United Press honored its correspondents — and previewed its upcoming “Soldiers of the Press” radio series about their exploits — with this Oct. 5, 1942, newspaper ad (here from the Victoria, Tx., Advocate, p. 5). Featured were reporters Frank Hewlett, William Tyree, Harold Guard, Robert Bellaire and Richard McMillan. The ad was published the same week that Henry Gorrell flew on that bomber raid over Greece.

 

— text of the advertisement —

   Shoulder to shoulder with the fighting men on the war fronts of the world go the correspondents of the American press.
You will find them peering down from the bellies of bombers over New Guinea or Hamburg, scanning the swirling actions in Egypt from the scant cover of foxholes or from within baking, bruising tanks. You will find them on the bridges and sky-controls of cruisers and carriers off Midway and Wake and Malta as the enemy torpedo planes swoop. You will find them plodding through the steaming tangle of Burmese jungles, or sharing a look-out’s watch aboard a convoy ship heading blindly through the Arctic dark for Murmansk.
With the troops and crews and squadrons the correspondents face every hazard of war: gunfire and capture and pestilence, hardship and tension and tedium. They face these things at the risk — and sometimes at the sacrifice — of their lives and their freedom. They face them steadfastly, undramatically, like soldiers — like the soldiers that they are.
For while they must remain wholly aloof from any military part at the front, they are none the less fighters for the principles and for the needs of their country. They are chancing all they have and doing all they can to report to their country the truth. For its people to know the truth is a birthright implicit in the nation’s democratic ideal, a birthright which today is a necessity. With all the world tumult and confusion, we here must know the truth — clearly, completely, quickly — in order to plan and to act effectively for victory.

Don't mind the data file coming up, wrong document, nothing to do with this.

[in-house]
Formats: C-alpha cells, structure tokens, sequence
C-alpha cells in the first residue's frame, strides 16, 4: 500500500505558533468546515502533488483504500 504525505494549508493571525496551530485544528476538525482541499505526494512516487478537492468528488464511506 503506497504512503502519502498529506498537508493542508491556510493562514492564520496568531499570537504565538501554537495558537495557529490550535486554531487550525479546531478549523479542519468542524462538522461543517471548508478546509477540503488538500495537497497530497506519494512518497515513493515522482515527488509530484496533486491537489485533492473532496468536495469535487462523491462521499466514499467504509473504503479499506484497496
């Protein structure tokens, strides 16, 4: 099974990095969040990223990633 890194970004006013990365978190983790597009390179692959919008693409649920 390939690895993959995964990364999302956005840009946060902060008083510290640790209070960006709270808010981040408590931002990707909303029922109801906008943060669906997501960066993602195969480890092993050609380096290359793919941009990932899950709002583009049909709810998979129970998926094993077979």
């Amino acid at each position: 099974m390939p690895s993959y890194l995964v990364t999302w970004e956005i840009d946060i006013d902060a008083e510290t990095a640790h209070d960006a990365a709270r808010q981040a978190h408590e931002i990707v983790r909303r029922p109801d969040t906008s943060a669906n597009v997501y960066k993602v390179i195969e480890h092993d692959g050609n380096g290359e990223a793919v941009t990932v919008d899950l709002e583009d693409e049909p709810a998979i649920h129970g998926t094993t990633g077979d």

Pictured here are a representative few of that unarmed army of men whose dispatches bring us the truth. To them and their legion of associates in their own and kindred world-news services, to the soldiers of the press, the American war correspondents, this advertisement is a salute.

About Bob Stepno

mild-mannered reporter who fell deeper into computers and the Web during three trips through graduate school in the 1980s and 1990s, then began teaching journalism, media studies and Web production, most recently as a faculty member at Radford University.
This entry was posted in 1940s, foreign correspondents, reporters, World War II. Bookmark the permalink.